Friday, December 18, 2009

Using Bikes, and the Social Web, for Environmental Monitoring

MIT's Senseable City Lab has a lot of great projects loosely organized around the idea that a proliferation of cheap sensors, hand-held electronics, and mobile networks offers people more ways to collect and interpret data about their city.

So, for instance, you can embed a cheap radio beacon into a piece of garbage and learn about your city's waste-handling practices (something that city governments rarely like to talk about publicly). The Senseable City Lab did it.

The Lab has a new project they're launching in Copenhagen now, in conjunction with the global climate suicide pact treaty negotiations.

Copenhageners love riding their bikes: it's the dominant mode of transportation in the city, and how 57 percent of workers and students commute. The Senseable City Lab designed a new bicycle wheel (pictured at right) that includes a small electric motor and a 3-speed internal hub, which can transform any bike into a hybrid human-powered/electric bike.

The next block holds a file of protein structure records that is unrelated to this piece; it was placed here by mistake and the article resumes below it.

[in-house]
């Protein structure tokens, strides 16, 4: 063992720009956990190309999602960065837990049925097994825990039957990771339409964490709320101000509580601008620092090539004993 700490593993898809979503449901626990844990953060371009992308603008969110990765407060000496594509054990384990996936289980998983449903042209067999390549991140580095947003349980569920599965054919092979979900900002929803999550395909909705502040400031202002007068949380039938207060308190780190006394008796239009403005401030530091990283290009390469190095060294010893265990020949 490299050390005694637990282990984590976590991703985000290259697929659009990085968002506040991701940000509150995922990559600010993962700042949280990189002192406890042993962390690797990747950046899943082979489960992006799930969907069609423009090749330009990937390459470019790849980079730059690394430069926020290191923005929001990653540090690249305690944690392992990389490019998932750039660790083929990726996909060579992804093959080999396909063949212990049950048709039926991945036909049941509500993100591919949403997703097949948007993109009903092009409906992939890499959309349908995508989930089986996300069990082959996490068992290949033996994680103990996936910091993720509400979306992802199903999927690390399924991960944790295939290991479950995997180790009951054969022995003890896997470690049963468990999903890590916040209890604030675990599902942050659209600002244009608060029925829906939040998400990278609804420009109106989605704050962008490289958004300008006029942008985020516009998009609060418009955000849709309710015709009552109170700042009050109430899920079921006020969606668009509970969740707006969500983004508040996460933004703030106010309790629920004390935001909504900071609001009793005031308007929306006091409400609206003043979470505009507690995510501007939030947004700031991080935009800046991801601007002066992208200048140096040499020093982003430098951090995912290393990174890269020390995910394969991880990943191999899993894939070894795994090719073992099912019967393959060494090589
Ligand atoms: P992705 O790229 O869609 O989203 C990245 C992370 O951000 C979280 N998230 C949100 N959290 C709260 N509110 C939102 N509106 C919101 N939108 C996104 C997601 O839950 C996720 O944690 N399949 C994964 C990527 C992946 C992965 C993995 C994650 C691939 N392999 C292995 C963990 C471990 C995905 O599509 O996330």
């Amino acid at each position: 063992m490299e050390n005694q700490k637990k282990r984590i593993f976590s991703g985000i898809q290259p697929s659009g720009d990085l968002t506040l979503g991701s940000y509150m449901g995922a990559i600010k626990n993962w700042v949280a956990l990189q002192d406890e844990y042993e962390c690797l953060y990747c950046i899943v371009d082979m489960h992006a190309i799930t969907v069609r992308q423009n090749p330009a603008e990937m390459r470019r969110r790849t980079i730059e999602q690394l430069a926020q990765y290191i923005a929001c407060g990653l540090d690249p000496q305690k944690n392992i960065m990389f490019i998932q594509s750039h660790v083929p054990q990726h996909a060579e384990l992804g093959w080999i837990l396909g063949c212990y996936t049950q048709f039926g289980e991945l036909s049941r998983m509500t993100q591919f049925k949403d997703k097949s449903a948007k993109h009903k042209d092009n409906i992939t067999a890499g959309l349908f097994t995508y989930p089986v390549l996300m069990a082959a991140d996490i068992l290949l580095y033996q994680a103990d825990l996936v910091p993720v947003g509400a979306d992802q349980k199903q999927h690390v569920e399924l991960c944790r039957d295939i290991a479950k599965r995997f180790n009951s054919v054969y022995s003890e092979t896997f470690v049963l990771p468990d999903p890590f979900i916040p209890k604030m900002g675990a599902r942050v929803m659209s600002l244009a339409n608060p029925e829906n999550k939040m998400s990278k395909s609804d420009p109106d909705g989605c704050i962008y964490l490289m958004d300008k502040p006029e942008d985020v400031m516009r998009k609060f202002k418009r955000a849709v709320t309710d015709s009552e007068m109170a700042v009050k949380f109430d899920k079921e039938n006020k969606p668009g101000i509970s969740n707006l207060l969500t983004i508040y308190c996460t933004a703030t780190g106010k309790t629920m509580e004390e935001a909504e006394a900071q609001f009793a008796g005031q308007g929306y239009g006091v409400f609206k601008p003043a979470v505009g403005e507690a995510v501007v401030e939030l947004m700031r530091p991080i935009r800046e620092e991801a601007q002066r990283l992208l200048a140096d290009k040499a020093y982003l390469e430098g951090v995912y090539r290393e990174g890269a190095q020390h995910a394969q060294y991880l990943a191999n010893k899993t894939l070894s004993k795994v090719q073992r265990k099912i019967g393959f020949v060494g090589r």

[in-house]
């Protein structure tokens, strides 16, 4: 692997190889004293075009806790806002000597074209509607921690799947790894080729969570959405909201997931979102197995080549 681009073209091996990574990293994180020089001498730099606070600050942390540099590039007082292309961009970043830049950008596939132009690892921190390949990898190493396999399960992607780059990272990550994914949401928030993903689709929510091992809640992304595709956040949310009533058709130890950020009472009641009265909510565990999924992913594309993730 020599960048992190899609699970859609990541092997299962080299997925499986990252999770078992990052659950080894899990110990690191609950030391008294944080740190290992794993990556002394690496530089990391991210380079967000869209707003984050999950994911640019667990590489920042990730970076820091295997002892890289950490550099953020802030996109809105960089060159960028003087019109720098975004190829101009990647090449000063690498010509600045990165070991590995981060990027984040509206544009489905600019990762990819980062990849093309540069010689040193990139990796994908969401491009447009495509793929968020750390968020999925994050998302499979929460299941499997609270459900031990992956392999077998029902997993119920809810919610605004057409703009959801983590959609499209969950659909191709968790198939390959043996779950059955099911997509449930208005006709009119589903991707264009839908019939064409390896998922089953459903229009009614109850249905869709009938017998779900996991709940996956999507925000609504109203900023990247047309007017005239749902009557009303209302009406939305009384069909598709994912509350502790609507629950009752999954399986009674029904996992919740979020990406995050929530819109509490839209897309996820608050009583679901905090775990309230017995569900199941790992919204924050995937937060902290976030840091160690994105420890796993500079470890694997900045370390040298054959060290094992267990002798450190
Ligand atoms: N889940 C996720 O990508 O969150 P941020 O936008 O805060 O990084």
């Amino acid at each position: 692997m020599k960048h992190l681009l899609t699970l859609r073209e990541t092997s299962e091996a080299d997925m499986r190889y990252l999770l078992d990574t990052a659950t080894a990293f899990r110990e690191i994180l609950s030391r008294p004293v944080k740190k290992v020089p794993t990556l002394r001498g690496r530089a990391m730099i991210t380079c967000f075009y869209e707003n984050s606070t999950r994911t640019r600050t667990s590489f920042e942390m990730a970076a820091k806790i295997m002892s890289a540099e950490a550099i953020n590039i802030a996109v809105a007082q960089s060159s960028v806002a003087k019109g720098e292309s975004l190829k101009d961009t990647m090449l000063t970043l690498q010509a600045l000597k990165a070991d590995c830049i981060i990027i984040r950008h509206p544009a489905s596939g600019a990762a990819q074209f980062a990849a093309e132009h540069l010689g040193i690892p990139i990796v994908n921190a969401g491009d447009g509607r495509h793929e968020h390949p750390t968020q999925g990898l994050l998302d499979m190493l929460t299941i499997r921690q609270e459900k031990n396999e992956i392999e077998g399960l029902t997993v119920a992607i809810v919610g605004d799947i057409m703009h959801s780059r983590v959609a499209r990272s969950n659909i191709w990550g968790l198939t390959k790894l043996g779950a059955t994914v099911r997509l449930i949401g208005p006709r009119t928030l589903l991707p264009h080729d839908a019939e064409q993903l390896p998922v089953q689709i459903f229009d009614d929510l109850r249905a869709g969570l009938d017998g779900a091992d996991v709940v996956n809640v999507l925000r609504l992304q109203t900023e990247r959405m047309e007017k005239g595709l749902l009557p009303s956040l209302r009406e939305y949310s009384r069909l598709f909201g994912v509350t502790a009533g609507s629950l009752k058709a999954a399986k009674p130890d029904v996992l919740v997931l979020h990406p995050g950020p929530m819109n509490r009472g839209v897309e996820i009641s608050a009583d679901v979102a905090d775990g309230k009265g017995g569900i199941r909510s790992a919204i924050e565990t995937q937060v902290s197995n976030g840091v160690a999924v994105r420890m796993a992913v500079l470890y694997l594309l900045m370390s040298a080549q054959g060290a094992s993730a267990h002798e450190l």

But the hub also includes a GPS unit and an array of environmental sensors that measure levels of pollutants like carbon monoxide and nitrogen oxides, plus temperature and weather conditions. As users ride through the city, they can share their data online with others, and offer real-time environmental transects on a daily basis.

As more users use the wheel and share their data, the city can get a bigger, more complete sense of environmental hotspots, how pollutant levels change over the course of a day, and how to better-manage pollution sources.

I want one. Imagine being able to do your environmental ground-truthing on a leisurely bike ride, or a crowd-sourced revelation of the embarrassing hotspot of volatile organic compounds (from the basement laundry) next to the luxury hotel downtown. I'm hoping these come to the mass market soon.

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